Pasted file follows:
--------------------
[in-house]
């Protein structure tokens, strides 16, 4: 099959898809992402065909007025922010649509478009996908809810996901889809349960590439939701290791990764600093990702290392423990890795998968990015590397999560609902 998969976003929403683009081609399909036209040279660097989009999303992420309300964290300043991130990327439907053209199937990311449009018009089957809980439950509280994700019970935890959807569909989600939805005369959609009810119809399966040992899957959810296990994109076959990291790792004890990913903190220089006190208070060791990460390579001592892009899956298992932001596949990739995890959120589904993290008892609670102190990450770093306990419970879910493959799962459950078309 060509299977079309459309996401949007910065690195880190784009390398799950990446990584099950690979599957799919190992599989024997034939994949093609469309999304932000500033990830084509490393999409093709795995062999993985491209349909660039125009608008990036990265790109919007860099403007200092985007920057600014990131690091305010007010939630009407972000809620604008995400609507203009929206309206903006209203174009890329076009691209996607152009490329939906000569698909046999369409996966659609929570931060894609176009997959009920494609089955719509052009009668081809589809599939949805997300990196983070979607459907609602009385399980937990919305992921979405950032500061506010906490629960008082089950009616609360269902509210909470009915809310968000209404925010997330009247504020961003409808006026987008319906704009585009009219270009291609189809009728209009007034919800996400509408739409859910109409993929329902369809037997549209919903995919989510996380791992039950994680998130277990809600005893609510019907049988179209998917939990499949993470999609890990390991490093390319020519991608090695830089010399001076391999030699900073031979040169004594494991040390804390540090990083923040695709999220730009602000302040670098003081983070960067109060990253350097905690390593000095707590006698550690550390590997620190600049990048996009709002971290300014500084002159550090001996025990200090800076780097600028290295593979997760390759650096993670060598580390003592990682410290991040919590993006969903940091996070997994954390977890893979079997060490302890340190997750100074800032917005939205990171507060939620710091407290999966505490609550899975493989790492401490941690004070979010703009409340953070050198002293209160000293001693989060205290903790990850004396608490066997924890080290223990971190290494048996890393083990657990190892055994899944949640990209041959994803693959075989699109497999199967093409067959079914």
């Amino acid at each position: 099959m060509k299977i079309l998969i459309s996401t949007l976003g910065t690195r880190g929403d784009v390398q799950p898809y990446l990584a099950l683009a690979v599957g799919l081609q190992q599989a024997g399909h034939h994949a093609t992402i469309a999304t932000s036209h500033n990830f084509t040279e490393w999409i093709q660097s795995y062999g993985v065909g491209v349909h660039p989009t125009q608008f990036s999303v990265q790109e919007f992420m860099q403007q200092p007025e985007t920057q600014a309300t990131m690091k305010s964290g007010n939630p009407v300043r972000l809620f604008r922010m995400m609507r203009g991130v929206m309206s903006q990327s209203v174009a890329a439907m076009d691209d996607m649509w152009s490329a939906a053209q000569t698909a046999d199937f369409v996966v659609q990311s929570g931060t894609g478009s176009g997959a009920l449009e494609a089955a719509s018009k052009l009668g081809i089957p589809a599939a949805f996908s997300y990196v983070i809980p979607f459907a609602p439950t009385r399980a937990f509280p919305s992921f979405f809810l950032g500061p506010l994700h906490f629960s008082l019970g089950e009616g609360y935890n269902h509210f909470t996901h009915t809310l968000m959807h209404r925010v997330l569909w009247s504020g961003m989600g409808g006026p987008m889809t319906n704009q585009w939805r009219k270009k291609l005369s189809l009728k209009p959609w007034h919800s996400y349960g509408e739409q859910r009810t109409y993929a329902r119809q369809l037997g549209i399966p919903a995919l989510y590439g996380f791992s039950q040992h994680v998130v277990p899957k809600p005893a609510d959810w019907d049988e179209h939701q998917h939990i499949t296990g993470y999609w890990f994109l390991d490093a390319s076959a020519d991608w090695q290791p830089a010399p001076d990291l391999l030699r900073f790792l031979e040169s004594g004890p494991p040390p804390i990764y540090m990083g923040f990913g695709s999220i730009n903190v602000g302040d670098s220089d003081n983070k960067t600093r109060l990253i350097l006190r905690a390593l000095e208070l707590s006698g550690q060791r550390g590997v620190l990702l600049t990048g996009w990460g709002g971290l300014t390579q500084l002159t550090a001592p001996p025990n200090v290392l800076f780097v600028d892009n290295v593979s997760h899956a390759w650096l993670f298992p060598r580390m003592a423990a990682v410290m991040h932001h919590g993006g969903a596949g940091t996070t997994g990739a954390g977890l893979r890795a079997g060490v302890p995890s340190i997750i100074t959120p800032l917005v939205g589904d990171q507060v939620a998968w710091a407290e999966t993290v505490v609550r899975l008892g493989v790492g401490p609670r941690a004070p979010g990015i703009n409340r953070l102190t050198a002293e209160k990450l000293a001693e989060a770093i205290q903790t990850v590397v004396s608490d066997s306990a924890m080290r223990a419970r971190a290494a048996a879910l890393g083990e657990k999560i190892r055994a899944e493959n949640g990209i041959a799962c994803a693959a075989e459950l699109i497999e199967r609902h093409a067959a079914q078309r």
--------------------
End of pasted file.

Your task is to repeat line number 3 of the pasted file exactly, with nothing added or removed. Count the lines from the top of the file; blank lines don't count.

């Amino acid at each position: 099959m060509k299977i079309l998969i459309s996401t949007l976003g910065t690195r880190g929403d784009v390398q799950p898809y990446l990584a099950l683009a690979v599957g799919l081609q190992q599989a024997g399909h034939h994949a093609t992402i469309a999304t932000s036209h500033n990830f084509t040279e490393w999409i093709q660097s795995y062999g993985v065909g491209v349909h660039p989009t125009q608008f990036s999303v990265q790109e919007f992420m860099q403007q200092p007025e985007t920057q600014a309300t990131m690091k305010s964290g007010n939630p009407v300043r972000l809620f604008r922010m995400m609507r203009g991130v929206m309206s903006q990327s209203v174009a890329a439907m076009d691209d996607m649509w152009s490329a939906a053209q000569t698909a046999d199937f369409v996966v659609q990311s929570g931060t894609g478009s176009g997959a009920l449009e494609a089955a719509s018009k052009l009668g081809i089957p589809a599939a949805f996908s997300y990196v983070i809980p979607f459907a609602p439950t009385r399980a937990f509280p919305s992921f979405f809810l950032g500061p506010l994700h906490f629960s008082l019970g089950e009616g609360y935890n269902h509210f909470t996901h009915t809310l968000m959807h209404r925010v997330l569909w009247s504020g961003m989600g409808g006026p987008m889809t319906n704009q585009w939805r009219k270009k291609l005369s189809l009728k209009p959609w007034h919800s996400y349960g509408e739409q859910r009810t109409y993929a329902r119809q369809l037997g549209i399966p919903a995919l989510y590439g996380f791992s039950q040992h994680v998130v277990p899957k809600p005893a609510d959810w019907d049988e179209h939701q998917h939990i499949t296990g993470y999609w890990f994109l390991d490093a390319s076959a020519d991608w090695q290791p830089a010399p001076d990291l391999l030699r900073f790792l031979e040169s004594g004890p494991p040390p804390i990764y540090m990083g923040f990913g695709s999220i730009n903190v602000g302040d670098s220089d003081n983070k960067t600093r109060l990253i350097l006190r905690a390593l000095e208070l707590s006698g550690q060791r550390g590997v620190l990702l600049t990048g996009w990460g709002g971290l300014t390579q500084l002159t550090a001592p001996p025990n200090v290392l800076f780097v600028d892009n290295v593979s997760h899956a390759w650096l993670f298992p060598r580390m003592a423990a990682v410290m991040h932001h919590g993006g969903a596949g940091t996070t997994g990739a954390g977890l893979r890795a079997g060490v302890p995890s340190i997750i100074t959120p800032l917005v939205g589904d990171q507060v939620a998968w710091a407290e999966t993290v505490v609550r899975l008892g493989v790492g401490p609670r941690a004070p979010g990015i703009n409340r953070l102190t050198a002293e209160k990450l000293a001693e989060a770093i205290q903790t990850v590397v004396s608490d066997s306990a924890m080290r223990a419970r971190a290494a048996a879910l890393g083990e657990k999560i190892r055994a899944e493959n949640g990209i041959a799962c994803a693959a075989e459950l699109i497999e199967r609902h093409a067959a079914q078309r």